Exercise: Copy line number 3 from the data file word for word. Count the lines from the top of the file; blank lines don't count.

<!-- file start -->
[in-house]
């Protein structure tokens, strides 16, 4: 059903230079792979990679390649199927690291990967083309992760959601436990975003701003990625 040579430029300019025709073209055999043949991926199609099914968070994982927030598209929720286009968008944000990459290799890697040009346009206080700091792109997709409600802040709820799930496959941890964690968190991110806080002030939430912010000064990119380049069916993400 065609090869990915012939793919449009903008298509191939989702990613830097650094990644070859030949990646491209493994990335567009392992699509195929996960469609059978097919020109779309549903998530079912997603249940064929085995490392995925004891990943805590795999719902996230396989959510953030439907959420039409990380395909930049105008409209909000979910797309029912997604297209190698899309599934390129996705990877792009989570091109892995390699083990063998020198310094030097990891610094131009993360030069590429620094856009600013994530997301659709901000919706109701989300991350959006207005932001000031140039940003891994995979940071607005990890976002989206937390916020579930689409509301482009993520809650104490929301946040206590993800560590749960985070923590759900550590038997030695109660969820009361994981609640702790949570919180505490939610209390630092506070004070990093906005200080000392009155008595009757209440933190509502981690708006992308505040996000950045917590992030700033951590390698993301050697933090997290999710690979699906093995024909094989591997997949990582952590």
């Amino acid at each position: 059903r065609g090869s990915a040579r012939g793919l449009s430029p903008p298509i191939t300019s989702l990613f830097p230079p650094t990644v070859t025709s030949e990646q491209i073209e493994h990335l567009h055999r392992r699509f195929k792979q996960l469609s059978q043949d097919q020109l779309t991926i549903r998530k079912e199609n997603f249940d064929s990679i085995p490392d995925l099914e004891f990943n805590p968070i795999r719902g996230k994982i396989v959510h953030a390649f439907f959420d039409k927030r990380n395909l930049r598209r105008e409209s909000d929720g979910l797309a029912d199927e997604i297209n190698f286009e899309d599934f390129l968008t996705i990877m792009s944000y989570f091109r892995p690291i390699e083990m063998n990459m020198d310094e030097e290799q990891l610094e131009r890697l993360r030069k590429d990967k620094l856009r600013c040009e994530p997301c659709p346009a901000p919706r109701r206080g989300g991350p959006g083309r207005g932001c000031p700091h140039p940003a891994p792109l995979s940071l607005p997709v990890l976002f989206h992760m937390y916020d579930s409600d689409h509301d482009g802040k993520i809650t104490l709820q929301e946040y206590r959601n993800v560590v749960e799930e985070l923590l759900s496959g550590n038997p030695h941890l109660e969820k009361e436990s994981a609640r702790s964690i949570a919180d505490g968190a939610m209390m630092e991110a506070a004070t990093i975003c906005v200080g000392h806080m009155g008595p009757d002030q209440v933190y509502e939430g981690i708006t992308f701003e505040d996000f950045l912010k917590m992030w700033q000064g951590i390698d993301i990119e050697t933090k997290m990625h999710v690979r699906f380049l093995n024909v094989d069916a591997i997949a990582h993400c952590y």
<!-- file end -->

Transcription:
């Amino acid at each position: 059903r065609g090869s990915a040579r012939g793919l449009s430029p903008p298509i191939t300019s989702l990613f830097p230079p650094t990644v070859t025709s030949e990646q491209i073209e493994h990335l567009h055999r392992r699509f195929k792979q996960l469609s059978q043949d097919q020109l779309t991926i549903r998530k079912e199609n997603f249940d064929s990679i085995p490392d995925l099914e004891f990943n805590p968070i795999r719902g996230k994982i396989v959510h953030a390649f439907f959420d039409k927030r990380n395909l930049r598209r105008e409209s909000d929720g979910l797309a029912d199927e997604i297209n190698f286009e899309d599934f390129l968008t996705i990877m792009s944000y989570f091109r892995p690291i390699e083990m063998n990459m020198d310094e030097e290799q990891l610094e131009r890697l993360r030069k590429d990967k620094l856009r600013c040009e994530p997301c659709p346009a901000p919706r109701r206080g989300g991350p959006g083309r207005g932001c000031p700091h140039p940003a891994p792109l995979s940071l607005p997709v990890l976002f989206h992760m937390y916020d579930s409600d689409h509301d482009g802040k993520i809650t104490l709820q929301e946040y206590r959601n993800v560590v749960e799930e985070l923590l759900s496959g550590n038997p030695h941890l109660e969820k009361e436990s994981a609640r702790s964690i949570a919180d505490g968190a939610m209390m630092e991110a506070a004070t990093i975003c906005v200080g000392h806080m009155g008595p009757d002030q209440v933190y509502e939430g981690i708006t992308f701003e505040d996000f950045l912010k917590m992030w700033q000064g951590i390698d993301i990119e050697t933090k997290m990625h999710v690979r699906f380049l093995n024909v094989d069916a591997i997949a990582h993400c952590y």